“I think it motivated me to make sure that no one could accuse that class of going easy on work,” says Abbott, who despite a freeform, conversational teaching style, set a rigorous assignment schedule. “I really socked it to them, probably too much, because I was so concerned about being seen as offering a lollipop course…. They wrote a lot. They read a lot. I gave them supplementary reading materials on virtually everything we did, and they had to constantly write response papers and analytical papers on stuff we played.”
Students like Nelson Barre remained invested in the class, heavy workload notwithstanding. Barre, an English and Classics major, admired the course’s latitude. Abbott would digress along the course objective to engage the students in discussions of whether games were art or why the public at large were not paying attention. “Our class covered everything from ethics to gender, politics to narrative”, says Barre. “I readily see all these things in video games, but when I first took the course, I was not quite expecting the amount of depth Michael covered in class.”
Abbott proposed a debate between two students over a game-related topic, and Tom Elliott took up the challenge. Elliott, who says as a gamer he’d only ever “gotten on board” with the Super Nintendo console (which had been released thirteen years prior) would develop an interest in performing stand-up comedy, and Abbott was starting to see him as the H.L. Mencken of Wabash College. He belonged to a fraternity that in Elliott’s estimation could claim at least one game console in every room. Elliott wanted to argue the case of Dance Dance Revolution, the Japanese music game in which players stand on a plastic mat marked with coloured arrows and step in time with the beat of certain songs. “I said I would defend the idea that Dance Dance Revolution is the greatest game ever. Abbott suggested the topic might be a bit broad, but not wanting to back down, I said I would argue that DDR was the healthiest game ever.”
Elliott borrowed a heart monitor from a friend on the football team, and measured his heart rate during an evening game of Dance Dance Revolution. He compared the results to his experience playing a “non-interactive game”: something so passive it still escapes his recollection. With perhaps the slightest degree of flippancy, Elliott presented his findings to the class. “I made a compelling argument based on the fact that my heart rate was higher playing DDR than sitting on my ass”. The “debate” was downhill from there, and Abbott watched the speakers trade personal attacks with amusement. “I think he enjoyed our creativity,” says Elliott, “even if we weren’t using the most effective debating techniques.” As students outside the class dismissed Abbott's course as an effortless waste of time, Elliott began to think that they were actually jealous.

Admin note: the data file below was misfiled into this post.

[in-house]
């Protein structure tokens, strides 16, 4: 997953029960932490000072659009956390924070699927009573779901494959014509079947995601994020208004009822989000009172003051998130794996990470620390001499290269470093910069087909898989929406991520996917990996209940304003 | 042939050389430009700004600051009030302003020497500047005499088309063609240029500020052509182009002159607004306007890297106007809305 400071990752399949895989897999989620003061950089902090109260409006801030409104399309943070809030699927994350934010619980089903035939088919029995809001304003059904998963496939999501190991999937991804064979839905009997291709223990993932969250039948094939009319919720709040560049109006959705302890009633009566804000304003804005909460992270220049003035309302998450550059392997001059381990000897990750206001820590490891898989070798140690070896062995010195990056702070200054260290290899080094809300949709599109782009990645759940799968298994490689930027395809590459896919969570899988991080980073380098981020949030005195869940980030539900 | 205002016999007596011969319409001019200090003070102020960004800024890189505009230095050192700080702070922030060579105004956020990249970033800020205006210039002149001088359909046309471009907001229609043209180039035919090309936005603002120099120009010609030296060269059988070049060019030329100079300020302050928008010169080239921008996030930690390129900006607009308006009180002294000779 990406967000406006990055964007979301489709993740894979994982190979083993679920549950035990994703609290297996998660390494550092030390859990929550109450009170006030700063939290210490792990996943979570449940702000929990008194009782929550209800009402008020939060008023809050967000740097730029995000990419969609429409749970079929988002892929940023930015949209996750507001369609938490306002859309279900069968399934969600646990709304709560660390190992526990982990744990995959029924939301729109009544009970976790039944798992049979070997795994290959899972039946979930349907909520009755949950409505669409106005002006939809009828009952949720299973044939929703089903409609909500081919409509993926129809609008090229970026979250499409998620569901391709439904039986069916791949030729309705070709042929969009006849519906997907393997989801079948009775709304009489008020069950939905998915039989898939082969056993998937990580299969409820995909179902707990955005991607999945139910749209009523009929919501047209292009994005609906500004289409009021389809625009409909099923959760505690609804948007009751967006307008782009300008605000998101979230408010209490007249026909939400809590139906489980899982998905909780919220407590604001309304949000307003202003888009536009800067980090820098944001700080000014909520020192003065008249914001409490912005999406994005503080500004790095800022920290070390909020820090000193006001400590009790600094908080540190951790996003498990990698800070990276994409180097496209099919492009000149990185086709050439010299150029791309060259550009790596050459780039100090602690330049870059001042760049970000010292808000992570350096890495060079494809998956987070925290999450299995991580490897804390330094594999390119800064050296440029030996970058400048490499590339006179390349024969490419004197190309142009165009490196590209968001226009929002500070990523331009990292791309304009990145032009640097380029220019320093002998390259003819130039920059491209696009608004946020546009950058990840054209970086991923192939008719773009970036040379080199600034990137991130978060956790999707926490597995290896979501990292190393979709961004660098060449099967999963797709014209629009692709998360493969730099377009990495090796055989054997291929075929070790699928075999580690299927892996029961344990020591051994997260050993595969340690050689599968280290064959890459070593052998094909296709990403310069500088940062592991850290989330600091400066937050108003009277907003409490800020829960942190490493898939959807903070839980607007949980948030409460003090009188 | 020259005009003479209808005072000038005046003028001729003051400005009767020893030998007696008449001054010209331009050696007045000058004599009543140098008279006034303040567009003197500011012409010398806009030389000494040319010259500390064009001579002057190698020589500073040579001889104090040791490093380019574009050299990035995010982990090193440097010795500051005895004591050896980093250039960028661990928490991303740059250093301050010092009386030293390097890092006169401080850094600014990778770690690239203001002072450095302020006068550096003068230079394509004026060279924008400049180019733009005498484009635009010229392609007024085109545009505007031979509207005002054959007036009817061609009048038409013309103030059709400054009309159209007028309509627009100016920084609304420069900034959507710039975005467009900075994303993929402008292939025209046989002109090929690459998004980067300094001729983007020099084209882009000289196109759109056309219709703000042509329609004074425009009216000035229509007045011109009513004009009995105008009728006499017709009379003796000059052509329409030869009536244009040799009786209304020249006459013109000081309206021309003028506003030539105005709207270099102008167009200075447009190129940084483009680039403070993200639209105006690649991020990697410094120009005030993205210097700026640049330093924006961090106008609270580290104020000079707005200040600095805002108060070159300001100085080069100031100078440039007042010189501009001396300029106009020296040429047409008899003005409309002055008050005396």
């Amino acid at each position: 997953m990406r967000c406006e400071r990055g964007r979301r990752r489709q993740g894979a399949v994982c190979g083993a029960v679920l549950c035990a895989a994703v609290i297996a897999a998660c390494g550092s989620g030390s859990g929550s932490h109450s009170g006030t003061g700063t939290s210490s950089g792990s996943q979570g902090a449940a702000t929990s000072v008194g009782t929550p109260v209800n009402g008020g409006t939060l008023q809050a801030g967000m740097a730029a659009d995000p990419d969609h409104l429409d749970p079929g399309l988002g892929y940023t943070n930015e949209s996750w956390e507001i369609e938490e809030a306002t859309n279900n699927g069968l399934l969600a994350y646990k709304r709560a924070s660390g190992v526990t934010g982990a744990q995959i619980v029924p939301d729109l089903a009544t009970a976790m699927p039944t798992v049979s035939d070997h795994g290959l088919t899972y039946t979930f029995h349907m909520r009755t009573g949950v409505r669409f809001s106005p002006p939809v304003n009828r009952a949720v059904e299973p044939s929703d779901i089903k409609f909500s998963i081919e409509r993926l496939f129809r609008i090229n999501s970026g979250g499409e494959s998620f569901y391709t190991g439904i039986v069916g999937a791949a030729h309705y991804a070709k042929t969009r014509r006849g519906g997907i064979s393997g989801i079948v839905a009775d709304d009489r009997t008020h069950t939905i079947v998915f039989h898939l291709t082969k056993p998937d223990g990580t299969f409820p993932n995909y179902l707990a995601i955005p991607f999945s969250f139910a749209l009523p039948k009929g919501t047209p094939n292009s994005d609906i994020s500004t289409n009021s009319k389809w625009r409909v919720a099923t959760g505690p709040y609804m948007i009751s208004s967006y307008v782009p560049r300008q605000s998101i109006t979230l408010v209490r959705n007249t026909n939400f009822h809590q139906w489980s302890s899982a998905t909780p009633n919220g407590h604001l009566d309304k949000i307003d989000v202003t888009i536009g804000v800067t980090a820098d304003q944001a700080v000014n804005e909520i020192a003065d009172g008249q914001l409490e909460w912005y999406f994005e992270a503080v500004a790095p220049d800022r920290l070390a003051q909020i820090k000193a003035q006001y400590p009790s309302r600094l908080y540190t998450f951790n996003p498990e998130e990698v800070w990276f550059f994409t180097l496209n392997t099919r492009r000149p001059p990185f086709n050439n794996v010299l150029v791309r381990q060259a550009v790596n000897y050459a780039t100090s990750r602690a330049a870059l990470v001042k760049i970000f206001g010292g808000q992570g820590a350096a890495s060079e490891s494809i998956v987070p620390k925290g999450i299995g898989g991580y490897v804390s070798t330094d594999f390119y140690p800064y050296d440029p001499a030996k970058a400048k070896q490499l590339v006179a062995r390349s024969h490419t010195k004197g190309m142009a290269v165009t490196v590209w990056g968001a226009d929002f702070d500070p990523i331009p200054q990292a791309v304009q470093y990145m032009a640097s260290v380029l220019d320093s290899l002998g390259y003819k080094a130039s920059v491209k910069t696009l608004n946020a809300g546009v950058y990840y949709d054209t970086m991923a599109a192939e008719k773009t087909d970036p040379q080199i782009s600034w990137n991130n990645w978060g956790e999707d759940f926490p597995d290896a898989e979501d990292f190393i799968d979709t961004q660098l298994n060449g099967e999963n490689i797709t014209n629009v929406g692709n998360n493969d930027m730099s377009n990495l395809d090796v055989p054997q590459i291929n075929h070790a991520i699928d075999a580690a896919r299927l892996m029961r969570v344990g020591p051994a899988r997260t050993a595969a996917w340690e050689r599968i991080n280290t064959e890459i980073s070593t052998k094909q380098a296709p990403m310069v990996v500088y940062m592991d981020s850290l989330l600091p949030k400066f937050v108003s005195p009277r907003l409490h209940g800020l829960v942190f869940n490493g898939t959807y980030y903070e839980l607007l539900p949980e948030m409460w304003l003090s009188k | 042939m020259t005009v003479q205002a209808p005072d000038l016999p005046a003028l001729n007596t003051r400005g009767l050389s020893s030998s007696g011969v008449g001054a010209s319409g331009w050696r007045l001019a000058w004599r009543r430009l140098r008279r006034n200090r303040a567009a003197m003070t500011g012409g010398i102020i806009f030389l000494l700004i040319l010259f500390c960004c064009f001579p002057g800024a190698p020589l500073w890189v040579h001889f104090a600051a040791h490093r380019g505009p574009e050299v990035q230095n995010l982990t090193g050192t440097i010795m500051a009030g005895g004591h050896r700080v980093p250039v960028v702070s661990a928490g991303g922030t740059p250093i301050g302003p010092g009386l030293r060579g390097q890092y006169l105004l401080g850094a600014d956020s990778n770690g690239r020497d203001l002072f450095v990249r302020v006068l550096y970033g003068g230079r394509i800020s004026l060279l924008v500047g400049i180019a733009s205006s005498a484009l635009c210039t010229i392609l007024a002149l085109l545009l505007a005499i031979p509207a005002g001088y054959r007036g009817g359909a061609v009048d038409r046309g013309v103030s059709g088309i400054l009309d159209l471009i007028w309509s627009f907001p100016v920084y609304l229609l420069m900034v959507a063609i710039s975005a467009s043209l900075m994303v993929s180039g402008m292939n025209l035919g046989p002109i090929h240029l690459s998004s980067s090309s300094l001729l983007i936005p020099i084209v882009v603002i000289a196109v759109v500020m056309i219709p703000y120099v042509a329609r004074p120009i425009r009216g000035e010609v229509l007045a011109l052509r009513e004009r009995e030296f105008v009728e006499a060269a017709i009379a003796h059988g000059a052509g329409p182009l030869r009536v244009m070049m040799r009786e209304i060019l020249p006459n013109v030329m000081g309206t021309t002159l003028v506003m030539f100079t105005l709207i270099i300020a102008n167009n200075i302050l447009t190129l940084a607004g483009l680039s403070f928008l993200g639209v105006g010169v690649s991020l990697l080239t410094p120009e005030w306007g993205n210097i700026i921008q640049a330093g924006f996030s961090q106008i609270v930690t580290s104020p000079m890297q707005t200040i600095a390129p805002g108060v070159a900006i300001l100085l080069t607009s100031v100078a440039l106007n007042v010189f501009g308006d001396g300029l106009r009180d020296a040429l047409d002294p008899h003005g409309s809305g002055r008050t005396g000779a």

Nelson Barre likewise heard from his friends and family that he was “lucky to be taking such an easy course”. “That’s a class?” he would sometimes be asked. “I explained it was part of being a freshman, [and] taught writing, organization, study and discussion skills”, he says, “[and] it became a slightly more respectable class.” Barre, remembers Abbott, was the kind of student who “puts things together one piece at a time, and he’s very careful. He’s very serious, I think, it’s just his personality. He looks for the big picture. He tries to make connections to things. I think he became convinced in that class that his peers, who think that games are just a silly waste of time, need to be corrected. And so he took it upon himself to do some correcting.”
The historical texts of ‘In The Future We Will Play’ were the early ‘80s arcade games produced by Williams Electronics like Defender and Robotron: 2084. “I bought one of those ex-arcade dual joystick things that you can plug into your computer with a USB port,” says Abbott, explaining how he solved one of the course’s several logistical problems, “and I brought this behemoth into class and we would play all those really great Defender games.” The creators of these early texts were programmers like Eugene Jarvis and Larry DeMar, who, unusually for classic authors studied in an arts course, were still alive. “They’re still kicking, but nobody pays attention to them anymore. So you get these [students] a little charged up about these games and they get competitive with them, and suddenly they’re doing the kinds of research that you would normally wait until later in a student’s career to get to. They were doing primary sources research, they were contacting these designers to see if they could get interviews. They were doing a kind of journalism that you would not expect freshmen to do. Purely because their interest was being driven forward by these games, I think.”
The concept of a college course that facilitated a discussion between sincere gamers was expanding. The professor was all too happy to talk about the latest games outside of class hours. Elliott and Barre each expressed interests in a theatre major, and Abbott would be assigned to be their academic advisor. “I became close with those guys, and this doesn’t always happen. I think part of that was because we just gamed together, you know.” The idea had not necessarily been to enjoy themselves, but it happened regardless.